Japan Institute for National Fundamentals

Speaking out

Hiroshi Yuasa

【#713】Ripe for Upgrading “Quad” Dialogue

Hiroshi Yuasa / 2020.09.01 (Tue)

August 31, 2020


Political vacuums in Japan and the United States due to Japanese Prime Minister Shinzo Abe’s resignation and approaching U.S. presidential election could stimulate expansionist China’s territorial ambitions. This is because China has remarkably intensified military activities against neighboring countries to conceal its weakness as the origin of the novel coronavirus pandemic that spread from the southern Chinese city of Wuhan. The time is ripe for upgrading and expanding the Japan-U.S.-Australia-India quadrilateral security dialogue, the core of which is the Japan-U.S. alliance, in order to develop a coalition against China.

Avoid power vacuums while facing China

The Chinese Communist Party has infringed interests of other countries in the Taiwan Strait and the South and East China Seas and repeated skirmishes with India. While the U.S. is plagued with the pandemic, China might have found a strategic opportunity and lost self-control.

Over the past month, China conducted a series of military exercises at its coastal sea areas from the Bohai Bay to the South China Sea. It fired total 4 shots of DF21D “carrier-killer” and DF26 “Guam killer” ballistic missiles to the South China Sea, as a demonstration to show its readiness to attack U.S. aircraft carriers and the major U.S. military base.

These activities have led the international community to find China’s imperialistic ambitions. Japanese Defense Minister Taro Kono’s meeting with his U.S. counterpart Mike Esper in Guam on August 29 demonstrated the two countries’ determination to prevent political vacuums from becoming power vacuums.

It was fortunate for Japan to postpone Chinese President Xi Jinping’s state visit to Japan this year due to the pandemic. Japan is now ready to begin cooperation with the “Five Eyes” intelligence alliance led by the U.S. and Britain.

The hitherto loose quadrilateral framework may be ready to be upgraded as Australia and India dispelled their each other’s resentment in June. U.S. President Donald Trump’s National Security Adviser Robert O’Brien has revealed plans to hold quadrilateral ministerial talks in September and October. Indian Prime Minister Narendra Modi reportedly intends to invite Australia to join the Japan-U.S.-India Malabar annual naval exercise in the second half of this year. If Australia joins the exercise, the quadrilateral unity would be enhanced.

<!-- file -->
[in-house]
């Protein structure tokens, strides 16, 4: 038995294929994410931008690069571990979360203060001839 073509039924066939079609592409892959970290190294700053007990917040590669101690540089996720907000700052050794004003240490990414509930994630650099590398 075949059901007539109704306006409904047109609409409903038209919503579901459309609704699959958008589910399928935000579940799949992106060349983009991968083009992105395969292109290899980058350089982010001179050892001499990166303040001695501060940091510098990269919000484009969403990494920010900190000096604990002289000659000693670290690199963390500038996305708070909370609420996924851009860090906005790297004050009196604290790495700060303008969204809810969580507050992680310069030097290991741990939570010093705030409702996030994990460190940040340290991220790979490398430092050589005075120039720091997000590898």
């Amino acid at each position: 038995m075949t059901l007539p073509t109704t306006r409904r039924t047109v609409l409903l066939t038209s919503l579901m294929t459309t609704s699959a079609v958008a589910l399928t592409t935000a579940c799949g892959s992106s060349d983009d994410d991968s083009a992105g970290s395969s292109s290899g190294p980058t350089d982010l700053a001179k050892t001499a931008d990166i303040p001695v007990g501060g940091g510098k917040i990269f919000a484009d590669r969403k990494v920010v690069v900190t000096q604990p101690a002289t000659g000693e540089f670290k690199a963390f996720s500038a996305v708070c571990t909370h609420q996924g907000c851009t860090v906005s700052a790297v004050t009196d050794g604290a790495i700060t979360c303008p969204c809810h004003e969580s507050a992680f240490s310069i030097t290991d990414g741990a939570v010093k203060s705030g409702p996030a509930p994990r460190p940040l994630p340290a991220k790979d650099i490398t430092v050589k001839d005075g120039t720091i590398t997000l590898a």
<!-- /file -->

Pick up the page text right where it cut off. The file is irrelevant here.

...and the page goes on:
Southeast Asian countries hold the key

If regional countries like Vietnam and Indonesia as well as Taiwan can join the quadrilateral framework, the coalition to deter China would be further strengthened. The point is whether the Quad can draw in Southeast Asian coastal countries that have territorial disputes with China in the South China Sea. In fact, China’s aggressive behaviors have awakened the sense of crisis among these countries. Over the past several months, Malaysia, the Philippines and Indonesia have reversed their vague attitude toward China, complaining that China’s insistence to monopolize the South China Sea would conflict with a ruling by the arbitral tribunal in 2016 that denied China’s territorial rights in the South China Sea.

If China amounts to European totalitarian states in the 1930s, coastal countries in the South China Sea should not be able to sit on the sidelines of U.S.-China confrontation. In the early stage of World War II, Nazi Germany attacked Belgium, Denmark and the Netherlands even when they declared neutrality. Had the neutral countries chosen to fight with Britain and France against Nazi Germany, they might not have been overrun so miserably. Southeast Asian littoral countries should learn lessons from the episode.

Hiroshi Yuasa is a Planning Committee member and a senior fellow at the Japan Institute for National Fundamentals and a columnist for the Sankei Shimbun newspaper.